Center On Executive Compensation
News

HCM Disclosures Proliferate, But May Be Moot

Human capital management disclosures in the 10-K continue to rise, with a median wordcount of 1,025, according to a Gibson Dunn analysis of the S&P 100 – but the SEC’s promise to mandate a prescribed table of disclosures may render current efforts obsolete.

The big picture: Nearly half of large companies increased their HCM disclosures in 2023, with significant increases in diversity, mental health, culture, and talent. Key findings include:

  • Diversity. 2023 saw an increase in a wide range of diversity topics, such as workforce demographics including gender (65%) and race (60%), or diversity in retention, development and recruiting (around 42-45%). Interestingly, 19% of companies included numerical diversity goals in the 10-K (a more common practice is to have these in a CSR report or website).
     
  • Workforce Composition. Most companies do not report quantitatively beyond the number of full-time employees (58%).

    1. Just 16% reported full-time vs part-time employees.

    2. About 20% reported quantitative turnover rates.

  • Compensation and culture. Although 88% of companies discuss broad-based compensation, quantitative details on items like pay gap (17%) or minimum wage/investment in benefits (17%) are rare. 70% of companies mentioned culture and engagement, with 26% sharing specific culture initiatives and 64% sharing details around engagement surveys. 

Next steps: It’s clear that current company practice is very far from what the SEC is likely to require. A recent Semler Brossy report shares excellent suggestions for how to get ahead of potential requirements:

  • Check the data. Start assessing data availability, quality and accuracy now – along with the cost to make that data “camera-ready.” The SEC takes company costs into account when considering rulemaking, so it’s critical that companies understand the burden.

  • Tell the story. Part of the difficulty of HCM is its qualitative and relative nature – most investors aren’t experts in how people strategies may result in differing numerical results for turnover, headcount and cost.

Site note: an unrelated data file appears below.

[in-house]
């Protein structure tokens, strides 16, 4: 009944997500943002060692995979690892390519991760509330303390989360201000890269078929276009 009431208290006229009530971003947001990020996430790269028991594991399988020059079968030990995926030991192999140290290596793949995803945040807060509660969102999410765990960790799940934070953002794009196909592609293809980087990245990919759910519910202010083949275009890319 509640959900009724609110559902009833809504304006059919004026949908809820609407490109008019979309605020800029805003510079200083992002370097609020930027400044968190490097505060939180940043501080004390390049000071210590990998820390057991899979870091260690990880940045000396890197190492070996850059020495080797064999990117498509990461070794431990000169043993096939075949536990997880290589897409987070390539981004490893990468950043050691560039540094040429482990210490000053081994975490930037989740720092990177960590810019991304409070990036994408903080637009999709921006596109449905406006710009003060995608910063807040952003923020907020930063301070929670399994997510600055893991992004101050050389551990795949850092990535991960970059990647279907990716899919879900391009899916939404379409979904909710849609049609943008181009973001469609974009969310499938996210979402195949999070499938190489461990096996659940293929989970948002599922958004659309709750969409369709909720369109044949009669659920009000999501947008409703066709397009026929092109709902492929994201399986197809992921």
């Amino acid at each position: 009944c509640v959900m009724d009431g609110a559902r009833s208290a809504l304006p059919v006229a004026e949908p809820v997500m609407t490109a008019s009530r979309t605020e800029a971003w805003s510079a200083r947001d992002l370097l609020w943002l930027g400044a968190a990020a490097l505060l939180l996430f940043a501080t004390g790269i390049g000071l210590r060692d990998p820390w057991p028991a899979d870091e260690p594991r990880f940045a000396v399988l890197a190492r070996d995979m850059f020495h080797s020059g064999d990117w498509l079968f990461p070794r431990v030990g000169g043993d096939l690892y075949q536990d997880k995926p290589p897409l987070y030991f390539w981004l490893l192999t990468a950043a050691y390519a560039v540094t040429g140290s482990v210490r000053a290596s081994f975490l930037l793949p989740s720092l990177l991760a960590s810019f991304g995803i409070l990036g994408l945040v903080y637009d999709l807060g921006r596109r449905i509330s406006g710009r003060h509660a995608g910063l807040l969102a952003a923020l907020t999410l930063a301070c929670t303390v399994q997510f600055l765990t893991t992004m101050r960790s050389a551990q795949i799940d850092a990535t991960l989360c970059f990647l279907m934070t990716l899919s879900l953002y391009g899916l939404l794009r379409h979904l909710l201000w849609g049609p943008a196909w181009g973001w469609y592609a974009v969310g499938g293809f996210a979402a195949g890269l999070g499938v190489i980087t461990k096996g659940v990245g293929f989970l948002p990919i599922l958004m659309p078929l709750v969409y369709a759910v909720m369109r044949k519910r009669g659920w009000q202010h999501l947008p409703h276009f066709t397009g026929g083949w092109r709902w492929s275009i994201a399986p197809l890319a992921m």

• Look at progress. “Anti-woke” agendas notwithstanding, mandated HCM disclosure will almost certainly turn the heat up on companies to show “progress,” however that is defined. If current strategies aren’t resulting in measurable change, consider how that story will be told.

  • Communicate. The most important part of communications around HCM will be to explain how people strategies align with business strategies and how that is reflected in the numbers. 

The bottom line: HCM is a unique area of disclosure that requires collaboration between a number of teams – HR, Finance, Legal, Investor Relations, and business leaders – not to mention the Compensation Committee, Audit Committee and external auditors and advisors. Companies should start the discussion now to be prepared for whatever 2024 may bring. 

Published on:

Authors: Megan Wolf

Topics:

MORE NEWS STORIES

75% of the S&P 500 Choose “Best-Net” Taxes for Golden Parachutes
Executive Pay Plan Design

75% of the S&P 500 Choose “Best-Net” Taxes for Golden Parachutes

February 16, 2024 | News
Timing is Everything: Ensure Grant Practices Fly with New Regs
Executive Pay Legislation and Regulation

Timing is Everything: Ensure Grant Practices Fly with New Regs

February 16, 2024 | News
Proxy Season Survival Kit: Must-Have Guide and Checklist
Executive Pay Plan Design

Proxy Season Survival Kit: Must-Have Guide and Checklist

February 09, 2024 | News

Continue reading this content with the Center On Executive Compensation Membership package